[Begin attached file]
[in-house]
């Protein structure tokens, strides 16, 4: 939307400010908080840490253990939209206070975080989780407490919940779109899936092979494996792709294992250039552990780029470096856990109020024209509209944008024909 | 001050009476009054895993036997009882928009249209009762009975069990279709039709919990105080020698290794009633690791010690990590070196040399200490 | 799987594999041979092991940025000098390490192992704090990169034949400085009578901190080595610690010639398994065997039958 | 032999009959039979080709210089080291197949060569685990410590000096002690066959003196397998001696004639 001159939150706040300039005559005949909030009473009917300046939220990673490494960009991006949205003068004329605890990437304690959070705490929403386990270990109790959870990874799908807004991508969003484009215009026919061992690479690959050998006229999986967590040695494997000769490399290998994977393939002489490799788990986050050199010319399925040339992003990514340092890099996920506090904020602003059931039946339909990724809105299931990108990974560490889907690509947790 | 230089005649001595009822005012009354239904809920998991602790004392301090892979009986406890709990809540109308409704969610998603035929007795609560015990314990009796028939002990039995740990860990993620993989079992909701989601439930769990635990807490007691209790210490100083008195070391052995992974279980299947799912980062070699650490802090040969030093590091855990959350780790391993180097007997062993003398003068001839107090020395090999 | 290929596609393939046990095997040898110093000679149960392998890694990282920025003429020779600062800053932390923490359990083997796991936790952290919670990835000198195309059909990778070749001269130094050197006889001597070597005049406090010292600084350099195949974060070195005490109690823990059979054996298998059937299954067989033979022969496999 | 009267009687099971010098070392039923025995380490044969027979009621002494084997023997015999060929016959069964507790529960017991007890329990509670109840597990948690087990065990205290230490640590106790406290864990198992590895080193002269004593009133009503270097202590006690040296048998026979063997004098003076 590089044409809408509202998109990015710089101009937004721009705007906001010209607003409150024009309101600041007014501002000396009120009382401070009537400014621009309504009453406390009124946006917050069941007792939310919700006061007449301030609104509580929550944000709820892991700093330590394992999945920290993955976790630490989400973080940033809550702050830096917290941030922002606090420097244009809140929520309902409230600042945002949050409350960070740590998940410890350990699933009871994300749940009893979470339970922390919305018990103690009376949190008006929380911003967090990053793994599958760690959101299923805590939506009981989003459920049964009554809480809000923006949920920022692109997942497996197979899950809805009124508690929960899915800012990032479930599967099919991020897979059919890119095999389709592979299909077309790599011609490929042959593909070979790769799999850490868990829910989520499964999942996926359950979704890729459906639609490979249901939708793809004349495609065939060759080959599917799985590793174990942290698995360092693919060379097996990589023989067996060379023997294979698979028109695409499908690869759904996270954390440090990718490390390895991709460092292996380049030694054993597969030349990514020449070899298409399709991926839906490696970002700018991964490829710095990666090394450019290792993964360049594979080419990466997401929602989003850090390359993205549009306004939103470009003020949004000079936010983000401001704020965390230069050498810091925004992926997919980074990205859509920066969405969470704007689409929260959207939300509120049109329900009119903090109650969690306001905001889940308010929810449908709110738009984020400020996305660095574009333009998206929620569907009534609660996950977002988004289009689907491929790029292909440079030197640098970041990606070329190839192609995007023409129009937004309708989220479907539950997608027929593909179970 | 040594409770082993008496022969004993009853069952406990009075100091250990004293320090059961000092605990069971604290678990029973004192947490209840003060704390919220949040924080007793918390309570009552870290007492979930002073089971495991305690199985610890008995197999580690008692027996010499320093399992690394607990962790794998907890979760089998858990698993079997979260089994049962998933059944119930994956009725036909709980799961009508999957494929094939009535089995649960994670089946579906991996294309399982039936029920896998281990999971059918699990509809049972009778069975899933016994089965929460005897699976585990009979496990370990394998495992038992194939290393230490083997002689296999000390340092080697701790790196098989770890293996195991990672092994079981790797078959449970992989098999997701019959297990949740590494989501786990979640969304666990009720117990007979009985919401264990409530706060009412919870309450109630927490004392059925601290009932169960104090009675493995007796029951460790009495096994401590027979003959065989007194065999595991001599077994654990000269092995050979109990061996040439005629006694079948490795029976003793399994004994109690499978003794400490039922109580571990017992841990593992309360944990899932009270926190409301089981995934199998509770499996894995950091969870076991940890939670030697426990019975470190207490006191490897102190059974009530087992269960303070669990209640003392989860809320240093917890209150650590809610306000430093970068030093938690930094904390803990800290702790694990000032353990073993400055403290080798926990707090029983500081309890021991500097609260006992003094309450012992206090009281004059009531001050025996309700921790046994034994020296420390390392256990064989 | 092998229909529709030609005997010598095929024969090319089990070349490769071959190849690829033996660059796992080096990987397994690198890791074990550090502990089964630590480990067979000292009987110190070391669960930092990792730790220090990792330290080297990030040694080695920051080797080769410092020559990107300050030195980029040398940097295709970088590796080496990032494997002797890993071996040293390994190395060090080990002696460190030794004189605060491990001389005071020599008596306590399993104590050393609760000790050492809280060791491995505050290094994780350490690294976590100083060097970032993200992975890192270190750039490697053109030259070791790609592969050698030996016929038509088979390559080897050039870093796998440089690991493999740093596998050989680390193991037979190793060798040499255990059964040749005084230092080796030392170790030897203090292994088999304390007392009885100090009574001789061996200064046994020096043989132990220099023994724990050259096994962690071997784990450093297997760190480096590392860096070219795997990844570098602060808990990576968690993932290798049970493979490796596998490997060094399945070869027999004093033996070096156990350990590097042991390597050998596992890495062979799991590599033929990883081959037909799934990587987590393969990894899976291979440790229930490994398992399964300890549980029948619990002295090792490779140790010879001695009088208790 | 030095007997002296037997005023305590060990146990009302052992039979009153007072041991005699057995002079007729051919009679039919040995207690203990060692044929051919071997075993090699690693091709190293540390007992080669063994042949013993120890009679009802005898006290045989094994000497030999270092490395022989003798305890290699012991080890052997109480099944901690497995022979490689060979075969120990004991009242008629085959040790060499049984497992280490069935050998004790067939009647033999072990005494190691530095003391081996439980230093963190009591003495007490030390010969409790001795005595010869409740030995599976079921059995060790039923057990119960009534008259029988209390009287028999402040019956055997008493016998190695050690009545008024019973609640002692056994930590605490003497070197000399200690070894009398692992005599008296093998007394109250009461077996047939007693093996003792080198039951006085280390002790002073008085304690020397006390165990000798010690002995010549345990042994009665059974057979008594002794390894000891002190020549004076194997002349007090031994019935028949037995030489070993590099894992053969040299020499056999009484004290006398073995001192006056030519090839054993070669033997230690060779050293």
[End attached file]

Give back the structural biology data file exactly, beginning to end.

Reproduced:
[in-house]
């Protein structure tokens, strides 16, 4: 939307400010908080840490253990939209206070975080989780407490919940779109899936092979494996792709294992250039552990780029470096856990109020024209509209944008024909 | 001050009476009054895993036997009882928009249209009762009975069990279709039709919990105080020698290794009633690791010690990590070196040399200490 | 799987594999041979092991940025000098390490192992704090990169034949400085009578901190080595610690010639398994065997039958 | 032999009959039979080709210089080291197949060569685990410590000096002690066959003196397998001696004639 001159939150706040300039005559005949909030009473009917300046939220990673490494960009991006949205003068004329605890990437304690959070705490929403386990270990109790959870990874799908807004991508969003484009215009026919061992690479690959050998006229999986967590040695494997000769490399290998994977393939002489490799788990986050050199010319399925040339992003990514340092890099996920506090904020602003059931039946339909990724809105299931990108990974560490889907690509947790 | 230089005649001595009822005012009354239904809920998991602790004392301090892979009986406890709990809540109308409704969610998603035929007795609560015990314990009796028939002990039995740990860990993620993989079992909701989601439930769990635990807490007691209790210490100083008195070391052995992974279980299947799912980062070699650490802090040969030093590091855990959350780790391993180097007997062993003398003068001839107090020395090999 | 290929596609393939046990095997040898110093000679149960392998890694990282920025003429020779600062800053932390923490359990083997796991936790952290919670990835000198195309059909990778070749001269130094050197006889001597070597005049406090010292600084350099195949974060070195005490109690823990059979054996298998059937299954067989033979022969496999 | 009267009687099971010098070392039923025995380490044969027979009621002494084997023997015999060929016959069964507790529960017991007890329990509670109840597990948690087990065990205290230490640590106790406290864990198992590895080193002269004593009133009503270097202590006690040296048998026979063997004098003076 590089044409809408509202998109990015710089101009937004721009705007906001010209607003409150024009309101600041007014501002000396009120009382401070009537400014621009309504009453406390009124946006917050069941007792939310919700006061007449301030609104509580929550944000709820892991700093330590394992999945920290993955976790630490989400973080940033809550702050830096917290941030922002606090420097244009809140929520309902409230600042945002949050409350960070740590998940410890350990699933009871994300749940009893979470339970922390919305018990103690009376949190008006929380911003967090990053793994599958760690959101299923805590939506009981989003459920049964009554809480809000923006949920920022692109997942497996197979899950809805009124508690929960899915800012990032479930599967099919991020897979059919890119095999389709592979299909077309790599011609490929042959593909070979790769799999850490868990829910989520499964999942996926359950979704890729459906639609490979249901939708793809004349495609065939060759080959599917799985590793174990942290698995360092693919060379097996990589023989067996060379023997294979698979028109695409499908690869759904996270954390440090990718490390390895991709460092292996380049030694054993597969030349990514020449070899298409399709991926839906490696970002700018991964490829710095990666090394450019290792993964360049594979080419990466997401929602989003850090390359993205549009306004939103470009003020949004000079936010983000401001704020965390230069050498810091925004992926997919980074990205859509920066969405969470704007689409929260959207939300509120049109329900009119903090109650969690306001905001889940308010929810449908709110738009984020400020996305660095574009333009998206929620569907009534609660996950977002988004289009689907491929790029292909440079030197640098970041990606070329190839192609995007023409129009937004309708989220479907539950997608027929593909179970 | 040594409770082993008496022969004993009853069952406990009075100091250990004293320090059961000092605990069971604290678990029973004192947490209840003060704390919220949040924080007793918390309570009552870290007492979930002073089971495991305690199985610890008995197999580690008692027996010499320093399992690394607990962790794998907890979760089998858990698993079997979260089994049962998933059944119930994956009725036909709980799961009508999957494929094939009535089995649960994670089946579906991996294309399982039936029920896998281990999971059918699990509809049972009778069975899933016994089965929460005897699976585990009979496990370990394998495992038992194939290393230490083997002689296999000390340092080697701790790196098989770890293996195991990672092994079981790797078959449970992989098999997701019959297990949740590494989501786990979640969304666990009720117990007979009985919401264990409530706060009412919870309450109630927490004392059925601290009932169960104090009675493995007796029951460790009495096994401590027979003959065989007194065999595991001599077994654990000269092995050979109990061996040439005629006694079948490795029976003793399994004994109690499978003794400490039922109580571990017992841990593992309360944990899932009270926190409301089981995934199998509770499996894995950091969870076991940890939670030697426990019975470190207490006191490897102190059974009530087992269960303070669990209640003392989860809320240093917890209150650590809610306000430093970068030093938690930094904390803990800290702790694990000032353990073993400055403290080798926990707090029983500081309890021991500097609260006992003094309450012992206090009281004059009531001050025996309700921790046994034994020296420390390392256990064989 | 092998229909529709030609005997010598095929024969090319089990070349490769071959190849690829033996660059796992080096990987397994690198890791074990550090502990089964630590480990067979000292009987110190070391669960930092990792730790220090990792330290080297990030040694080695920051080797080769410092020559990107300050030195980029040398940097295709970088590796080496990032494997002797890993071996040293390994190395060090080990002696460190030794004189605060491990001389005071020599008596306590399993104590050393609760000790050492809280060791491995505050290094994780350490690294976590100083060097970032993200992975890192270190750039490697053109030259070791790609592969050698030996016929038509088979390559080897050039870093796998440089690991493999740093596998050989680390193991037979190793060798040499255990059964040749005084230092080796030392170790030897203090292994088999304390007392009885100090009574001789061996200064046994020096043989132990220099023994724990050259096994962690071997784990450093297997760190480096590392860096070219795997990844570098602060808990990576968690993932290798049970493979490796596998490997060094399945070869027999004093033996070096156990350990590097042991390597050998596992890495062979799991590599033929990883081959037909799934990587987590393969990894899976291979440790229930490994398992399964300890549980029948619990002295090792490779140790010879001695009088208790 | 030095007997002296037997005023305590060990146990009302052992039979009153007072041991005699057995002079007729051919009679039919040995207690203990060692044929051919071997075993090699690693091709190293540390007992080669063994042949013993120890009679009802005898006290045989094994000497030999270092490395022989003798305890290699012991080890052997109480099944901690497995022979490689060979075969120990004991009242008629085959040790060499049984497992280490069935050998004790067939009647033999072990005494190691530095003391081996439980230093963190009591003495007490030390010969409790001795005595010869409740030995599976079921059995060790039923057990119960009534008259029988209390009287028999402040019956055997008493016998190695050690009545008024019973609640002692056994930590605490003497070197000399200690070894009398692992005599008296093998007394109250009461077996047939007693093996003792080198039951006085280390002790002073008085304690020397006390165990000798010690002995010549345990042994009665059974057979008594002794390894000891002190020549004076194997002349007090031994019935028949037995030489070993590099894992053969040299020499056999009484004290006398073995001192006056030519090839054993070669033997230690060779050293």